Thus, today’s liberal arts institutions in almost no way resemble what, since Plato’s time, has been the true meaning of liberty. Instead, these institutions—inasmuch as they still exist in an economic climate that pressures colleges and universities to maximize their emphasis on employability at the expense of humanity—focus on the unholy trinity of diversity, equity, and inclusion. Using these terms and other newspeak, they portray a reality in which every student is welcome and is valued for his or her unique insights, or ‘lived experiences’ as they are called now, where each and every course is being taught in an ever-changing manner, or is dropped from the curriculum altogether if undesirable. Instead of students being taught how to live in an ever-demanding society, they are being taught to demand from society to give in to their every whim. C.S. Lewis once labelled the outcomes of such an education ‘men without chests,’ whether referring to man or woman. That latter distinction—man or woman—has obviously also come under siege recently. To many, biological reality is just a social construct. Instead, they adhere to gender ideology, promoting their perceived ‘gender identity’—of which there are now hundreds of ‘species’—as the ultimate truth to which all should bow. Even many in the LGB movement are growing weary and anxious about the TQ+ ideologues and their ever-increasing demands. 

Yet there are many institutions, in particular the aforementioned so-called liberal arts colleges and universities, as well as influential tech firms and government organisations, primarily in the Anglo-American sphere, who actively promote these and other equally disturbing ideologies, all under the banner of diversity, equity, and inclusion. Even more worryingly, these ideologies are not just promoted, but mandated—with those unwilling to cooperate frequently demonized and ostracized. And when you have become the hunted, there is nothing stopping the Arameans from descending upon you. Eminent linguist and classicist Joshua Katz was fired from Princeton in May of this year, allegedly because of sexual misconduct, but in reality because he did not support the university’s egregious anti-racism proposals—which in effect promoted reverse racism. Not long after, Georgetown Law professor Ilya Shapiro was forced to resign in the aftermath of a court case involving a tweet in which Shapiro criticised President Biden for selecting Supreme Court justices on the basis of race and sex. Shapiro won his case, but there was no way he could stay on at Georgetown. And there are many similar stories which frequently involve a twisting of reality. Shapiro’s tweet was misconstrued by both his university and the mainstream media, as if he had said that “the best Supreme Court nominee could not be a black woman.” Katz’s firing was couched if it pertained to a case of sexual misconduct, where it was clear to all involved that other matters were at stake. The transgender movement will tell you that biological sex does not exist or is not binary, that ‘gender’ is ‘assigned’ at birth, and if your son or daughter ever expresses any doubts about their body, they should forcefully undergo ‘gender reassignment’ surgery, also known as mutilation and butchery. This is the reality behind all these lofty and compassionate-sounding words, such as ‘diversity,’ ‘equity,’ and ‘inclusion.’ Such words often hide a totalitarian reality in which everyone is coerced to fit the same ugly mould; one in which instead of trying for each student to achieve their maximum potential, all are being relegated to mediocrity; a reality in which hard-working students of any background are being ignored, looked down upon, or actively excluded.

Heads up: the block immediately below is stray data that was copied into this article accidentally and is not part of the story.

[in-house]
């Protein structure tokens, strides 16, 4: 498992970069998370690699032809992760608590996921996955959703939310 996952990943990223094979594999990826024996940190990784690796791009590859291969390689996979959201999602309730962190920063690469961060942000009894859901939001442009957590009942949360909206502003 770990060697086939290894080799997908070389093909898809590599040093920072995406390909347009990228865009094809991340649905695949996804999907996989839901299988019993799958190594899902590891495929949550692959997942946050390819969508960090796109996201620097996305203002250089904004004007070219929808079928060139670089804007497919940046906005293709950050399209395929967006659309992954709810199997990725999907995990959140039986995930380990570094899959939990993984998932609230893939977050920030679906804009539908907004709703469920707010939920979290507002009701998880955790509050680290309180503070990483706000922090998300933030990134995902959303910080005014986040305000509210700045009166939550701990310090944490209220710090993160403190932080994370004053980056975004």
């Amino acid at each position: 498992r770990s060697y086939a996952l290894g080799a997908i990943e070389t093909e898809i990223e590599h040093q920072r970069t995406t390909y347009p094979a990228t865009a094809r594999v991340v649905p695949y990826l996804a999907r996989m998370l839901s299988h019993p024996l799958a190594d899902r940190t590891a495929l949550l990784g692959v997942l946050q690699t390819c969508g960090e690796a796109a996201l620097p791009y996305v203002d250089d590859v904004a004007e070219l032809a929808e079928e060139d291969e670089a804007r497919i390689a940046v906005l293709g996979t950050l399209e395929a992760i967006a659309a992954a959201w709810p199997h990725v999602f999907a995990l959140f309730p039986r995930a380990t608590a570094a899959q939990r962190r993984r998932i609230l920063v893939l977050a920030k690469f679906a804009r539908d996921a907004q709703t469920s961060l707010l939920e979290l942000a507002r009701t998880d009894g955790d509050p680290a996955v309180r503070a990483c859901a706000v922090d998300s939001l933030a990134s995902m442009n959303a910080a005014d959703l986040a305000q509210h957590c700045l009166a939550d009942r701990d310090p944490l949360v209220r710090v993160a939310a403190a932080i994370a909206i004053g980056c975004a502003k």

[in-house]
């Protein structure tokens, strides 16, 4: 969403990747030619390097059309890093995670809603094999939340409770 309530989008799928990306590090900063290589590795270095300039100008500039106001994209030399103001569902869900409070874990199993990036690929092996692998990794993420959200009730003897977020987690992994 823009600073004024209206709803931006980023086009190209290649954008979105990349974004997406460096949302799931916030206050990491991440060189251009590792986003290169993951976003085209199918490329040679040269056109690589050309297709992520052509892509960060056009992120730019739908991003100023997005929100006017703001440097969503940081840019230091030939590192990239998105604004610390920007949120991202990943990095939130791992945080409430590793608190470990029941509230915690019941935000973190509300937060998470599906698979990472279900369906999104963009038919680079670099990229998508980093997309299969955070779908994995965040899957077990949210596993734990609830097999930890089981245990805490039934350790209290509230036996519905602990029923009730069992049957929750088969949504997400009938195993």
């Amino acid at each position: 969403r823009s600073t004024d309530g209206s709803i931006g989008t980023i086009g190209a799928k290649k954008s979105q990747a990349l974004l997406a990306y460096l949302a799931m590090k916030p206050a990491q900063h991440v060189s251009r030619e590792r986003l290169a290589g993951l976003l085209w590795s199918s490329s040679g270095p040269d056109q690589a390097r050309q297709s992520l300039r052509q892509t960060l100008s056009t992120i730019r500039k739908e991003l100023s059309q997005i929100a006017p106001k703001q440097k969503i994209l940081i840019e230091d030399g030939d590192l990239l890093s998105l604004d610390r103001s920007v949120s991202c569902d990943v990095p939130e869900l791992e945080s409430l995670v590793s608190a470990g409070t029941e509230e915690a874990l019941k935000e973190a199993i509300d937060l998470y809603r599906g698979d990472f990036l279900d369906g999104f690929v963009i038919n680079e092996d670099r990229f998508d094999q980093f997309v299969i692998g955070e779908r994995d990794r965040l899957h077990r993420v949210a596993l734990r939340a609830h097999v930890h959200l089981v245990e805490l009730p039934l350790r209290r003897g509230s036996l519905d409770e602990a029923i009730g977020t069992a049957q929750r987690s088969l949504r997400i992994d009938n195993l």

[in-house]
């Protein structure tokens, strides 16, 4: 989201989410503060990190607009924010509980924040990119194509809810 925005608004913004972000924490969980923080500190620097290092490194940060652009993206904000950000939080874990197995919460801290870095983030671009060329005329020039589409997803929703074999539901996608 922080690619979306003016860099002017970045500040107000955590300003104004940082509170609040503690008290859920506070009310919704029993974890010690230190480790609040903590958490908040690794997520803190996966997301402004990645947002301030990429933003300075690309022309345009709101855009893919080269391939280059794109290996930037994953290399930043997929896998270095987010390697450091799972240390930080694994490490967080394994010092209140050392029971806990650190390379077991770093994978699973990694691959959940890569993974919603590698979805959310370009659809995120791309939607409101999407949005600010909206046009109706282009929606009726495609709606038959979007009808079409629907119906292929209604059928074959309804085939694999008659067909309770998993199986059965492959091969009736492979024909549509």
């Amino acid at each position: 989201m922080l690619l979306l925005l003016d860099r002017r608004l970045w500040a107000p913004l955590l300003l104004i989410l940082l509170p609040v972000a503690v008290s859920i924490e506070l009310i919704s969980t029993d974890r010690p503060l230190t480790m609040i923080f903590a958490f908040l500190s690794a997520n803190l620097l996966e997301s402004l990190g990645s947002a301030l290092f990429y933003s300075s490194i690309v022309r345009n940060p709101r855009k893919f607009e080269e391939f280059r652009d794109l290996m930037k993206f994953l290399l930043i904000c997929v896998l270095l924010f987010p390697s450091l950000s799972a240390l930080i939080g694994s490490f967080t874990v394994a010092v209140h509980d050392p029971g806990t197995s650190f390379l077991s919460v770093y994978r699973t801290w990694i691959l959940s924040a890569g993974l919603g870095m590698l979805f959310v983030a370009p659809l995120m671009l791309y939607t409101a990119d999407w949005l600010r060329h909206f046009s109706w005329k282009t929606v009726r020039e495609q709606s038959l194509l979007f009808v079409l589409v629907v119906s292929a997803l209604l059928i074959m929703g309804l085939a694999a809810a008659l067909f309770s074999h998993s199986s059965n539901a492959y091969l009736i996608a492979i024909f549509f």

In a recent gathering of the Conservative Philosophers Club, Ferenc Hörcher reminisced about life under communism, with its alternate reality. Instead of giving in, he said, we decided to just ‘speak normally.’ Instead of accepting totalitarian newspeak, Hörcher and his friends would meet up and talk about how things really were, in reality. No matter how many Arameans descended upon them, they refused to ignore what they really saw or to stop using language reflective of that reality. This, then, seems like a proper recipe for approaching the new totalitarianism as it descends upon the Western world today: to not give in to its claims about reality, but instead pray that God may open our eyes to what is really out there. Just like Elijah’s servant did not see the fiery chariots, possibly because he was too focused on the imminent danger coming down from the hills, so too can our eyes be deceived, either because we are afraid to be accused of wrongthink—thus forcing our eyes to see what is not there or not to see what is really there—or because we do not see the danger at all. So much of modern newspeak seems innocuous or even appealing to our sense of justice, of charity, of love. No one could possibly be against diversity, equity, and inclusion, right? No one could possible want to deny transgender people their existence by denying their reality, correct? Already, that last question contains both the seeds and fruits of deceit, as if denying a transgender person’s perceived sex but instead identifying them as the man or woman they really are, would be a denial of their existence. But this is how it is perceived within the fake ‘reality’ created and maintained in the West today. We should refuse to give in to this, and instead, speak normally, acknowledging reality as it is. 

“Don’t be afraid,” said Elijah to his servant. “Those who are with us are more than those who are with them.”

Cornelis J. Schilt is a historian of knowledge, specializing in early modern history of science and scholarship. He is a postdoctoral researcher at the Vrije Universiteit Brussels and lives with his family in the Flemish countryside.